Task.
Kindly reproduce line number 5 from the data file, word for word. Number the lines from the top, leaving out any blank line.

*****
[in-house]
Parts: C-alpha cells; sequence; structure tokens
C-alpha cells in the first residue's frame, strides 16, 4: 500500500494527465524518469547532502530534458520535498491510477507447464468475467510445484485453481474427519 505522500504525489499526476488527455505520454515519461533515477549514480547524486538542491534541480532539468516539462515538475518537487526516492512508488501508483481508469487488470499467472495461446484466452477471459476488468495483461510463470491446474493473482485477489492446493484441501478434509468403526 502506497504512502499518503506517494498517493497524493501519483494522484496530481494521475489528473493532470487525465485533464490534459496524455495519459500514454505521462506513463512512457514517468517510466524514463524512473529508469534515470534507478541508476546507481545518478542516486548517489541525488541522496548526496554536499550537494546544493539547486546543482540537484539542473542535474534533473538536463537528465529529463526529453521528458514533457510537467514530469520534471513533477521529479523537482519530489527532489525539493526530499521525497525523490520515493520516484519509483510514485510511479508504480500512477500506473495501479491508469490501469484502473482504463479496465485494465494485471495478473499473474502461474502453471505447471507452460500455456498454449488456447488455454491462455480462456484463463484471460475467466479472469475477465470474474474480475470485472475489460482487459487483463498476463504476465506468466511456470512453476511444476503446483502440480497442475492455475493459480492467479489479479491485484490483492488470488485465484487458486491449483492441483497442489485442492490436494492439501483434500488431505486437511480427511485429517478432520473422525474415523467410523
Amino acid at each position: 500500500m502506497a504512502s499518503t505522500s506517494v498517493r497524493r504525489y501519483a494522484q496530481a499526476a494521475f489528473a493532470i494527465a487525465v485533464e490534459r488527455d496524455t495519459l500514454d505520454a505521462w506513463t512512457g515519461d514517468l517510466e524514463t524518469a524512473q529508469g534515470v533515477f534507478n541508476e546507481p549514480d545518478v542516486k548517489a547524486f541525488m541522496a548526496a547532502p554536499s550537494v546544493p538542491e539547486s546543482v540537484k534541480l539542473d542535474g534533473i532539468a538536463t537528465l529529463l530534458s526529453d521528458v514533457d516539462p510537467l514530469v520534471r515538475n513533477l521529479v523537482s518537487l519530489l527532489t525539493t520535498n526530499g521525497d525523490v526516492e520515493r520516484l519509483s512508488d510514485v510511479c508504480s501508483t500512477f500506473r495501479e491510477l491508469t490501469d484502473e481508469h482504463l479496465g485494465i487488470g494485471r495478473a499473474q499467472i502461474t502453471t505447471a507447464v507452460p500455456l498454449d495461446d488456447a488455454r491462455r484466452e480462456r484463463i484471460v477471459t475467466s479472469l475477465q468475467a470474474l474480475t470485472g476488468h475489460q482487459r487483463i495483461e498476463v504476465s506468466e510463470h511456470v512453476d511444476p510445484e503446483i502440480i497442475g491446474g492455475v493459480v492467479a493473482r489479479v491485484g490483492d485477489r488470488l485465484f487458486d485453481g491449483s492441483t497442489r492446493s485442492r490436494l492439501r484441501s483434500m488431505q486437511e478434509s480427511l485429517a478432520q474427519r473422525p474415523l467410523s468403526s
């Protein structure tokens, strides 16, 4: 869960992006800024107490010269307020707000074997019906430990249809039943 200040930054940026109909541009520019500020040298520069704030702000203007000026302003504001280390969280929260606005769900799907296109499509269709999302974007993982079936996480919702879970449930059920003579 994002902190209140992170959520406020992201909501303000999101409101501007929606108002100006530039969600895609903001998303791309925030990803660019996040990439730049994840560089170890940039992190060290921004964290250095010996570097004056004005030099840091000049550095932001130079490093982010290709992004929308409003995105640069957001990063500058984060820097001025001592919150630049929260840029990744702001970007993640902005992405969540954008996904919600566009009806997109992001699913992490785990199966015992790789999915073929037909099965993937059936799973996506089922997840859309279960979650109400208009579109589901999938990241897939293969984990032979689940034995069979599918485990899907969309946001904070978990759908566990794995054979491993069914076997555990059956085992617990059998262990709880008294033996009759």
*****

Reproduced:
């Protein structure tokens, strides 16, 4: 869960992006800024107490010269307020707000074997019906430990249809039943 200040930054940026109909541009520019500020040298520069704030702000203007000026302003504001280390969280929260606005769900799907296109499509269709999302974007993982079936996480919702879970449930059920003579 994002902190209140992170959520406020992201909501303000999101409101501007929606108002100006530039969600895609903001998303791309925030990803660019996040990439730049994840560089170890940039992190060290921004964290250095010996570097004056004005030099840091000049550095932001130079490093982010290709992004929308409003995105640069957001990063500058984060820097001025001592919150630049929260840029990744702001970007993640902005992405969540954008996904919600566009009806997109992001699913992490785990199966015992790789999915073929037909099965993937059936799973996506089922997840859309279960979650109400208009579109589901999938990241897939293969984990032979689940034995069979599918485990899907969309946001904070978990759908566990794995054979491993069914076997555990059956085992617990059998262990709880008294033996009759």